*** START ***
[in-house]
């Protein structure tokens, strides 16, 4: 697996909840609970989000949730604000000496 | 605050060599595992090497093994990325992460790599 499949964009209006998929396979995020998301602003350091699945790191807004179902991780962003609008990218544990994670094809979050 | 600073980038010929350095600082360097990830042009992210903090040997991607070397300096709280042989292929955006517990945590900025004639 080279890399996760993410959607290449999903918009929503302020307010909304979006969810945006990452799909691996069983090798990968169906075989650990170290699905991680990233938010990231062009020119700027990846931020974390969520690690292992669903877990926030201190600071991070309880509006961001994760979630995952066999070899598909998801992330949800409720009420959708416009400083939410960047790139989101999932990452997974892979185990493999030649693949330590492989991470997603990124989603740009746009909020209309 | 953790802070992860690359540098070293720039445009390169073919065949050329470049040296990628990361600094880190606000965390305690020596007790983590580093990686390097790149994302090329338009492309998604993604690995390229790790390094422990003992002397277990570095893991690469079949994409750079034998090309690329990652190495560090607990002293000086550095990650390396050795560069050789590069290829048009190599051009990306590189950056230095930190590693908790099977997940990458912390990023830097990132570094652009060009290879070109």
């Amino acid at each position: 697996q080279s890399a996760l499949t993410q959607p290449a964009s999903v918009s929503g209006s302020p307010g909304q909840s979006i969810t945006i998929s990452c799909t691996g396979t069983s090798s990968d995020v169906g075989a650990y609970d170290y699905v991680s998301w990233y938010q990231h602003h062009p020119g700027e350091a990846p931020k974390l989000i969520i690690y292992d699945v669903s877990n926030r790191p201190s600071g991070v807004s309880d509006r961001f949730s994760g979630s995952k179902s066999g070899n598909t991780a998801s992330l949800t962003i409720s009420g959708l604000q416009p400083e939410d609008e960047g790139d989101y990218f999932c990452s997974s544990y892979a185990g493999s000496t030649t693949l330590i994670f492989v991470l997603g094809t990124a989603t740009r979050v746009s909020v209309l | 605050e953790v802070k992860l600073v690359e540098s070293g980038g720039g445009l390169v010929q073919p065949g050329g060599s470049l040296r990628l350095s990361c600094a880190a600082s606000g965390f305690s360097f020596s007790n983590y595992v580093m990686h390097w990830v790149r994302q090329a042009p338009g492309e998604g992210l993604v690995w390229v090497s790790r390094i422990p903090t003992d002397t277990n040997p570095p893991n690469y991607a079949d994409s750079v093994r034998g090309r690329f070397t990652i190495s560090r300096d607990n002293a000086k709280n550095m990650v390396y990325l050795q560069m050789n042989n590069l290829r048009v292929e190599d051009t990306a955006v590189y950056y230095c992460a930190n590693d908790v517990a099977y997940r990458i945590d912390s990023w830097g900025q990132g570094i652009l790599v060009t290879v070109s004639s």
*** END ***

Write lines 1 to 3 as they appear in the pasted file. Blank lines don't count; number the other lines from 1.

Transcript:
[in-house]
């Protein structure tokens, strides 16, 4: 697996909840609970989000949730604000000496 | 605050060599595992090497093994990325992460790599 499949964009209006998929396979995020998301602003350091699945790191807004179902991780962003609008990218544990994670094809979050 | 600073980038010929350095600082360097990830042009992210903090040997991607070397300096709280042989292929955006517990945590900025004639 080279890399996760993410959607290449999903918009929503302020307010909304979006969810945006990452799909691996069983090798990968169906075989650990170290699905991680990233938010990231062009020119700027990846931020974390969520690690292992669903877990926030201190600071991070309880509006961001994760979630995952066999070899598909998801992330949800409720009420959708416009400083939410960047790139989101999932990452997974892979185990493999030649693949330590492989991470997603990124989603740009746009909020209309 | 953790802070992860690359540098070293720039445009390169073919065949050329470049040296990628990361600094880190606000965390305690020596007790983590580093990686390097790149994302090329338009492309998604993604690995390229790790390094422990003992002397277990570095893991690469079949994409750079034998090309690329990652190495560090607990002293000086550095990650390396050795560069050789590069290829048009190599051009990306590189950056230095930190590693908790099977997940990458912390990023830097990132570094652009060009290879070109």
């Amino acid at each position: 697996q080279s890399a996760l499949t993410q959607p290449a964009s999903v918009s929503g209006s302020p307010g909304q909840s979006i969810t945006i998929s990452c799909t691996g396979t069983s090798s990968d995020v169906g075989a650990y609970d170290y699905v991680s998301w990233y938010q990231h602003h062009p020119g700027e350091a990846p931020k974390l989000i969520i690690y292992d699945v669903s877990n926030r790191p201190s600071g991070v807004s309880d509006r961001f949730s994760g979630s995952k179902s066999g070899n598909t991780a998801s992330l949800t962003i409720s009420g959708l604000q416009p400083e939410d609008e960047g790139d989101y990218f999932c990452s997974s544990y892979a185990g493999s000496t030649t693949l330590i994670f492989v991470l997603g094809t990124a989603t740009r979050v746009s909020v209309l | 605050e953790v802070k992860l600073v690359e540098s070293g980038g720039g445009l390169v010929q073919p065949g050329g060599s470049l040296r990628l350095s990361c600094a880190a600082s606000g965390f305690s360097f020596s007790n983590y595992v580093m990686h390097w990830v790149r994302q090329a042009p338009g492309e998604g992210l993604v690995w390229v090497s790790r390094i422990p903090t003992d002397t277990n040997p570095p893991n690469y991607a079949d994409s750079v093994r034998g090309r690329f070397t990652i190495s560090r300096d607990n002293a000086k709280n550095m990650v390396y990325l050795q560069m050789n042989n590069l290829r048009v292929e190599d051009t990306a955006v590189y950056y230095c992460a930190n590693d908790v517990a099977y997940r990458i945590d912390s990023w830097g900025q990132g570094i652009l790599v060009t290879v070109s004639s």